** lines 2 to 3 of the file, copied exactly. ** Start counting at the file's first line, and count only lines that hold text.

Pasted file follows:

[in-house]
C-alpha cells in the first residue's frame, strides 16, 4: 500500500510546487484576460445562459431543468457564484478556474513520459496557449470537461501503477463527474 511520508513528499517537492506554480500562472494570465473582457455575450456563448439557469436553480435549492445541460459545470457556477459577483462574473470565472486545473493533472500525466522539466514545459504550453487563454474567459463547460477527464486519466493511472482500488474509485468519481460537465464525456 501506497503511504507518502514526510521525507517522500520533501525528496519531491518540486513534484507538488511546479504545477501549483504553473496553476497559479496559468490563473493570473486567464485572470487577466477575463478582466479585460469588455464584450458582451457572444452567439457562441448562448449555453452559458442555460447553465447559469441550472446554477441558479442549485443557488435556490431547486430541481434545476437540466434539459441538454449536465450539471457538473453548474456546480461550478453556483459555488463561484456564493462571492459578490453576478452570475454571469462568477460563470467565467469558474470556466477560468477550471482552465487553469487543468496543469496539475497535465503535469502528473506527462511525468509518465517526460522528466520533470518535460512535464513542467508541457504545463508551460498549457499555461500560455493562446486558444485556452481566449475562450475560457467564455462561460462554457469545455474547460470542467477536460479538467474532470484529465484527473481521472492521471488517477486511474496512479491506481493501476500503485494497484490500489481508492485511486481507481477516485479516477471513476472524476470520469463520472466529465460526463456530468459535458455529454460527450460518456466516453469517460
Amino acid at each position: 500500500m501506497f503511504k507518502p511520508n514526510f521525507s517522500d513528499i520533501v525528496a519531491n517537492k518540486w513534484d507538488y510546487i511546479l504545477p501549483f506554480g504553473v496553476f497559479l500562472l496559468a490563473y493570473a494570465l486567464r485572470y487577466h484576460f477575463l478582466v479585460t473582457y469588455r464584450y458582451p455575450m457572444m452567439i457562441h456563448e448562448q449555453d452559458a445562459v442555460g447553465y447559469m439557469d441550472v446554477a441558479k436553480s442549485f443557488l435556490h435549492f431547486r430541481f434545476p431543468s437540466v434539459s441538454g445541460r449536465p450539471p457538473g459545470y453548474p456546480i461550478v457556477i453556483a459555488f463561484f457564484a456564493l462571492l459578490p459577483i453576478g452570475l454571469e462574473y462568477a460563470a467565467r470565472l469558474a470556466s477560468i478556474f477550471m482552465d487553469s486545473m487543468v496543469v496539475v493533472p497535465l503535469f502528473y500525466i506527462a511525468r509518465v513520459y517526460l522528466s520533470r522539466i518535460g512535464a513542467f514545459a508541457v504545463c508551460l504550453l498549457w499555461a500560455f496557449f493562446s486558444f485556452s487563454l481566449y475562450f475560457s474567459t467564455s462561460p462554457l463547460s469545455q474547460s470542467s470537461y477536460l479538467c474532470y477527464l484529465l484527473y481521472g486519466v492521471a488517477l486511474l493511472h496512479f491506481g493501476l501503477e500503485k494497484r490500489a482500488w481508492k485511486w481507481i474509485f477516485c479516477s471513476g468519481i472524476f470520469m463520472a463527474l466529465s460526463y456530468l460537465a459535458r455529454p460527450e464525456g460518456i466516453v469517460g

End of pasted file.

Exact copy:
C-alpha cells in the first residue's frame, strides 16, 4: 500500500510546487484576460445562459431543468457564484478556474513520459496557449470537461501503477463527474 511520508513528499517537492506554480500562472494570465473582457455575450456563448439557469436553480435549492445541460459545470457556477459577483462574473470565472486545473493533472500525466522539466514545459504550453487563454474567459463547460477527464486519466493511472482500488474509485468519481460537465464525456 501506497503511504507518502514526510521525507517522500520533501525528496519531491518540486513534484507538488511546479504545477501549483504553473496553476497559479496559468490563473493570473486567464485572470487577466477575463478582466479585460469588455464584450458582451457572444452567439457562441448562448449555453452559458442555460447553465447559469441550472446554477441558479442549485443557488435556490431547486430541481434545476437540466434539459441538454449536465450539471457538473453548474456546480461550478453556483459555488463561484456564493462571492459578490453576478452570475454571469462568477460563470467565467469558474470556466477560468477550471482552465487553469487543468496543469496539475497535465503535469502528473506527462511525468509518465517526460522528466520533470518535460512535464513542467508541457504545463508551460498549457499555461500560455493562446486558444485556452481566449475562450475560457467564455462561460462554457469545455474547460470542467477536460479538467474532470484529465484527473481521472492521471488517477486511474496512479491506481493501476500503485494497484490500489481508492485511486481507481477516485479516477471513476472524476470520469463520472466529465460526463456530468459535458455529454460527450460518456466516453469517460
Amino acid at each position: 500500500m501506497f503511504k507518502p511520508n514526510f521525507s517522500d513528499i520533501v525528496a519531491n517537492k518540486w513534484d507538488y510546487i511546479l504545477p501549483f506554480g504553473v496553476f497559479l500562472l496559468a490563473y493570473a494570465l486567464r485572470y487577466h484576460f477575463l478582466v479585460t473582457y469588455r464584450y458582451p455575450m457572444m452567439i457562441h456563448e448562448q449555453d452559458a445562459v442555460g447553465y447559469m439557469d441550472v446554477a441558479k436553480s442549485f443557488l435556490h435549492f431547486r430541481f434545476p431543468s437540466v434539459s441538454g445541460r449536465p450539471p457538473g459545470y453548474p456546480i461550478v457556477i453556483a459555488f463561484f457564484a456564493l462571492l459578490p459577483i453576478g452570475l454571469e462574473y462568477a460563470a467565467r470565472l469558474a470556466s477560468i478556474f477550471m482552465d487553469s486545473m487543468v496543469v496539475v493533472p497535465l503535469f502528473y500525466i506527462a511525468r509518465v513520459y517526460l522528466s520533470r522539466i518535460g512535464a513542467f514545459a508541457v504545463c508551460l504550453l498549457w499555461a500560455f496557449f493562446s486558444f485556452s487563454l481566449y475562450f475560457s474567459t467564455s462561460p462554457l463547460s469545455q474547460s470542467s470537461y477536460l479538467c474532470y477527464l484529465l484527473y481521472g486519466v492521471a488517477l486511474l493511472h496512479f491506481g493501476l501503477e500503485k494497484r490500489a482500488w481508492k485511486w481507481i474509485f477516485c479516477s471513476g468519481i472524476f470520469m463520472a463527474l466529465s460526463y456530468l460537465a459535458r455529454p460527450e464525456g460518456i466516453v469517460g